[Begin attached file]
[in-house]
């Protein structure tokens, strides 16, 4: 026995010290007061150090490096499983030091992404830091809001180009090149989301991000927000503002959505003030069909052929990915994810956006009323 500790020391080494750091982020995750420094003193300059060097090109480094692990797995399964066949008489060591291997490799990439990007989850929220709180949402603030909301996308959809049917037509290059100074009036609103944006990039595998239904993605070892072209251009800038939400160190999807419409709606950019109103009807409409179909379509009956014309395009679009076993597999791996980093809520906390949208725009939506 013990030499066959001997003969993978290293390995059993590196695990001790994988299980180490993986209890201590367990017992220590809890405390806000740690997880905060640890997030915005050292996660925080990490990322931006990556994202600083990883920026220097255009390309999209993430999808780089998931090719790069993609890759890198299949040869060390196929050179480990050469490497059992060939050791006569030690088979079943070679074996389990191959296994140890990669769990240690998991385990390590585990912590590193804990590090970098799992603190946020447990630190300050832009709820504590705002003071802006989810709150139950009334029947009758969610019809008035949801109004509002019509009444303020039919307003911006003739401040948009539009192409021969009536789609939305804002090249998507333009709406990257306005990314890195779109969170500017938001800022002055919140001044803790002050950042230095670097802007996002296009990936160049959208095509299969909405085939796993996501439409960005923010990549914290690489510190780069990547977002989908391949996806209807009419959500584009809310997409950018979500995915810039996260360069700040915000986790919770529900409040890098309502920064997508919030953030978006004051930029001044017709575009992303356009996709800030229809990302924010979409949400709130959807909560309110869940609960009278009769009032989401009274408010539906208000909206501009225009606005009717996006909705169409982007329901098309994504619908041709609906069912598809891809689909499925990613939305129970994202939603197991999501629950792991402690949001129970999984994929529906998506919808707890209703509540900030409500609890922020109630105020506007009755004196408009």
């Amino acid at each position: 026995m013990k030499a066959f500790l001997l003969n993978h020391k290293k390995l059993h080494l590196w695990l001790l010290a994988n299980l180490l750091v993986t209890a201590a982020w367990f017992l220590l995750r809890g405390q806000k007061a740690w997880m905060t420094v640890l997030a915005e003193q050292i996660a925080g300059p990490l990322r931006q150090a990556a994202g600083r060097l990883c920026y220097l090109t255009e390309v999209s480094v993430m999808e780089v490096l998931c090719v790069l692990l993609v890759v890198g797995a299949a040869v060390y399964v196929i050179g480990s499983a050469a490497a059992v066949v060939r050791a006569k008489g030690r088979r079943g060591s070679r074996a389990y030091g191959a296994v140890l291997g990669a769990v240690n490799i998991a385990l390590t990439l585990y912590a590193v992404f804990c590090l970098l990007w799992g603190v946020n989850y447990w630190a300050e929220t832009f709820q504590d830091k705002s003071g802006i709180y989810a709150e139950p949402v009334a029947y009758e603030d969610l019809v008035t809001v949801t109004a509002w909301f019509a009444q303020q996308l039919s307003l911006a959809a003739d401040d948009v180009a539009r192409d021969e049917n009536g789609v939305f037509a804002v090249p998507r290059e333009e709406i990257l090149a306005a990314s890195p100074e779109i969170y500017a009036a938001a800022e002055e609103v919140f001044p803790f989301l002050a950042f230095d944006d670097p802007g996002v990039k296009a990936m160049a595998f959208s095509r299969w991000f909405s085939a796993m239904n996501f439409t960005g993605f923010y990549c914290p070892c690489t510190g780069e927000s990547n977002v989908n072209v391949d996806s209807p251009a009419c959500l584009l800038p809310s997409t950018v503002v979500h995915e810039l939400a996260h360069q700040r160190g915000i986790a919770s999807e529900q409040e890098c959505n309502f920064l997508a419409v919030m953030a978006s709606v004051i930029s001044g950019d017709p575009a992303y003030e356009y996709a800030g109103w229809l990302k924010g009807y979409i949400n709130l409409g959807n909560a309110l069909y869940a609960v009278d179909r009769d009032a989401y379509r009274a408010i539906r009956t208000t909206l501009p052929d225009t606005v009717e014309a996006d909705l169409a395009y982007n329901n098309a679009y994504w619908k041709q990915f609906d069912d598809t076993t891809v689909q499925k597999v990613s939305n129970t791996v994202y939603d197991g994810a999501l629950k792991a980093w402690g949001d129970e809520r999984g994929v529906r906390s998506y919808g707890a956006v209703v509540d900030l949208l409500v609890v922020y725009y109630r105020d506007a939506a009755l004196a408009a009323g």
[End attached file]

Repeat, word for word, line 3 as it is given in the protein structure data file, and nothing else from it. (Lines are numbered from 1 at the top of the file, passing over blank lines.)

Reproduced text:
């Amino acid at each position: 026995m013990k030499a066959f500790l001997l003969n993978h020391k290293k390995l059993h080494l590196w695990l001790l010290a994988n299980l180490l750091v993986t209890a201590a982020w367990f017992l220590l995750r809890g405390q806000k007061a740690w997880m905060t420094v640890l997030a915005e003193q050292i996660a925080g300059p990490l990322r931006q150090a990556a994202g600083r060097l990883c920026y220097l090109t255009e390309v999209s480094v993430m999808e780089v490096l998931c090719v790069l692990l993609v890759v890198g797995a299949a040869v060390y399964v196929i050179g480990s499983a050469a490497a059992v066949v060939r050791a006569k008489g030690r088979r079943g060591s070679r074996a389990y030091g191959a296994v140890l291997g990669a769990v240690n490799i998991a385990l390590t990439l585990y912590a590193v992404f804990c590090l970098l990007w799992g603190v946020n989850y447990w630190a300050e929220t832009f709820q504590d830091k705002s003071g802006i709180y989810a709150e139950p949402v009334a029947y009758e603030d969610l019809v008035t809001v949801t109004a509002w909301f019509a009444q303020q996308l039919s307003l911006a959809a003739d401040d948009v180009a539009r192409d021969e049917n009536g789609v939305f037509a804002v090249p998507r290059e333009e709406i990257l090149a306005a990314s890195p100074e779109i969170y500017a009036a938001a800022e002055e609103v919140f001044p803790f989301l002050a950042f230095d944006d670097p802007g996002v990039k296009a990936m160049a595998f959208s095509r299969w991000f909405s085939a796993m239904n996501f439409t960005g993605f923010y990549c914290p070892c690489t510190g780069e927000s990547n977002v989908n072209v391949d996806s209807p251009a009419c959500l584009l800038p809310s997409t950018v503002v979500h995915e810039l939400a996260h360069q700040r160190g915000i986790a919770s999807e529900q409040e890098c959505n309502f920064l997508a419409v919030m953030a978006s709606v004051i930029s001044g950019d017709p575009a992303y003030e356009y996709a800030g109103w229809l990302k924010g009807y979409i949400n709130l409409g959807n909560a309110l069909y869940a609960v009278d179909r009769d009032a989401y379509r009274a408010i539906r009956t208000t909206l501009p052929d225009t606005v009717e014309a996006d909705l169409a395009y982007n329901n098309a679009y994504w619908k041709q990915f609906d069912d598809t076993t891809v689909q499925k597999v990613s939305n129970t791996v994202y939603d197991g994810a999501l629950k792991a980093w402690g949001d129970e809520r999984g994929v529906r906390s998506y919808g707890a956006v209703v509540d900030l949208l409500v609890v922020y725009y109630r105020d506007a939506a009755l004196a408009a009323g």